UGA College Republicans Hope Georgia Will Emulate Virginia Special Election

A roll of "I Voted" stickers symbolizes the casual advertisement of utilizing one's right to vote. The recent Virginia gubernatorial election was held on Nov. 2, 2021. (Photo Courtesy/Canva)


The recent general and special elections in Virginia resulted in a red wave across the state. Republican Glenn Youngkin defeated Democrat Terry McAuliffe, putting Virginia in the GOP’s hands for the first time in over a decade. With Georgia’s upcoming midterm elections, Democrats and Republicans alike will use Virginia as a litmus test and apply or or modify lessons learned.

 Why It’s Newsworthy: Virginia and New Jersey are the only states to hold statewide elections in the year following a presidential election, so they may be used as referendums on the acting president and often play a significant role in future elections across the country. These results can be used to determine whether there will be political change in Georgia’s 2022 election season. 

The Virginia House of Delegates is predicted to split between both sides of the political aisle for the first time since 1998. This will effectively end Democratic control of the House.

According to the Virginia Department of Elections, there was a 6.18% increase in registered voters in 2020. This year featured the highest number of voters in a Virginia gubernatorial election since 1997.

Alex Huskey, chairman of the College Republicans at UGA, believes that this turnout and the results are due in part to President Biden’s administration and approval ratings.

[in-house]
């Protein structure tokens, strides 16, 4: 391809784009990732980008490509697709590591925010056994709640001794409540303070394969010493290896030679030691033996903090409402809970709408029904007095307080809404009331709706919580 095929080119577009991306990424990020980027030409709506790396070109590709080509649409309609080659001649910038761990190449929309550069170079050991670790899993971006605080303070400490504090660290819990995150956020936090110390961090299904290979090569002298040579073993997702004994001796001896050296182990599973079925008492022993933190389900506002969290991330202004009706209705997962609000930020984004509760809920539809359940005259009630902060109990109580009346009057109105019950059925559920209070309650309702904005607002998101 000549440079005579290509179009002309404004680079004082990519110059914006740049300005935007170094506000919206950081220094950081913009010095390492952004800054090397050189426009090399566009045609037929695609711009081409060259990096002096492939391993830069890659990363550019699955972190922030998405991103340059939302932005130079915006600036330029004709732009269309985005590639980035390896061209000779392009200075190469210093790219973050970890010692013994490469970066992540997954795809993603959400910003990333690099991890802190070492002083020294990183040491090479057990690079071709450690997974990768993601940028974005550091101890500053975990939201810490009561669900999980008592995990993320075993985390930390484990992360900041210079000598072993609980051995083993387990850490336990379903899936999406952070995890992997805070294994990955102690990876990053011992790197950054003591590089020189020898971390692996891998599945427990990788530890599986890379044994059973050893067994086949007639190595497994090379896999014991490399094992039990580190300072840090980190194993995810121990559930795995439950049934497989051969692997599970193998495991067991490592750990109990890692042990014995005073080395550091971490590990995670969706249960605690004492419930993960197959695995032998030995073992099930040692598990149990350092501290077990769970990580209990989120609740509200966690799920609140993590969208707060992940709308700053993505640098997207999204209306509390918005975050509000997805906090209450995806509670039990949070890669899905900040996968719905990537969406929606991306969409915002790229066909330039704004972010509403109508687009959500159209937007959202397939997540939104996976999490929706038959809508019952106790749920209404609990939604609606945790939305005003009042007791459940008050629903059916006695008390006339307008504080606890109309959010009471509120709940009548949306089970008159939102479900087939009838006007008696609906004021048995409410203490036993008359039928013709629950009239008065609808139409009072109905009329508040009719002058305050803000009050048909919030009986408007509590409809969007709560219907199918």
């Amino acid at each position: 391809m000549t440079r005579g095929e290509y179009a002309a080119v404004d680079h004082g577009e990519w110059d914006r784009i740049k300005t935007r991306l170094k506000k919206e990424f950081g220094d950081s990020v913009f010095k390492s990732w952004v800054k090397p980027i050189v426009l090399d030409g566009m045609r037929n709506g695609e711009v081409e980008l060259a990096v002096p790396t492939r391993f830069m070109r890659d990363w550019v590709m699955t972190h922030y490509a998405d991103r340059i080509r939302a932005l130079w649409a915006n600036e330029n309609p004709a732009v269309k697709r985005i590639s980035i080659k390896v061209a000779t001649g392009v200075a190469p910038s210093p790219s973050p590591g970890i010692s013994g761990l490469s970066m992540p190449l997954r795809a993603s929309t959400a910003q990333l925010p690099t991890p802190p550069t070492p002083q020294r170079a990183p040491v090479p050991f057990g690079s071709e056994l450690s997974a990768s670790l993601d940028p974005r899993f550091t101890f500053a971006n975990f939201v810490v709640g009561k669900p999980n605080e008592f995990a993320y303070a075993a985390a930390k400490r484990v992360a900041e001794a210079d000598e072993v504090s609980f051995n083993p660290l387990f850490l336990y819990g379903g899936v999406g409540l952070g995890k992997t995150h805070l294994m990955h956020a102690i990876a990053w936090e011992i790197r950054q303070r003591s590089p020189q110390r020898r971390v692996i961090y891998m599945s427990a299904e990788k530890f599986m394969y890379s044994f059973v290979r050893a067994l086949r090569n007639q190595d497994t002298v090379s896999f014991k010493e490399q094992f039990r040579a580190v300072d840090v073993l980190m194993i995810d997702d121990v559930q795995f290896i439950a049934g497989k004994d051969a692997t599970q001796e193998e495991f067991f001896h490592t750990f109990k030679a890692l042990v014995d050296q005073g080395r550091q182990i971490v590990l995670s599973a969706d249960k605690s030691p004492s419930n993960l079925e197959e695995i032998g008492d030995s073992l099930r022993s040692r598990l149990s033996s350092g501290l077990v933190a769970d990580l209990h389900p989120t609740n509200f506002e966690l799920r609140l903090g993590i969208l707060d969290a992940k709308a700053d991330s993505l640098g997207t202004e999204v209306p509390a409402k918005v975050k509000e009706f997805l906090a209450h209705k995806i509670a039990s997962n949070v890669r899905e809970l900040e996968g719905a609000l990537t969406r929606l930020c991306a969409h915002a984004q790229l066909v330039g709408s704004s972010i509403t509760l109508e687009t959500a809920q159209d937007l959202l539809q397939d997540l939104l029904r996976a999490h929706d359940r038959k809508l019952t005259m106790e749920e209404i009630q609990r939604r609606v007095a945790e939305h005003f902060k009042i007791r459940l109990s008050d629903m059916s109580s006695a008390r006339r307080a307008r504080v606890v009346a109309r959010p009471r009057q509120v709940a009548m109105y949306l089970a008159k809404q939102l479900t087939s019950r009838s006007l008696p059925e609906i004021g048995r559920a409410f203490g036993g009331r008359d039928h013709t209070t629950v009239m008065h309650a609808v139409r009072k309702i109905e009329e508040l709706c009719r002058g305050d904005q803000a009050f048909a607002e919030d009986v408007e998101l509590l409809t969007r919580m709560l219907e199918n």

The election results have lit a fire under the organization.

“It motivates us to work harder to show that no matter what we can win with our values because that’s what the people want,” says Emanuel Hernaiz, director of alumni relations for College Republicans at UGA. 

Huskey is looking forward to seeing how these results will affect campaigns in Georgia and says, “We stand a good chance of winning the seats we need to take back the House and the Senate.”

Huskey and Hernaiz encourage college students and young adults to reach out to campus or local organizations affiliated with either party to become involved with upcoming campaigns and elections.

The Young Democrats did not respond to email or phone call attempts for comment.

Next year will feature several key dates for voting in Georgia.

You can visit the offices of College Republicans at UGA and Young Democrats of UGA & ACC at 102 Tate Student Center to get involved with the organizations.

Olivia Salter is a senior majoring in journalism in the Grady College of Journalism and Mass Communication with a minor in sociology and a certificate in public affairs at the University of Georgia.



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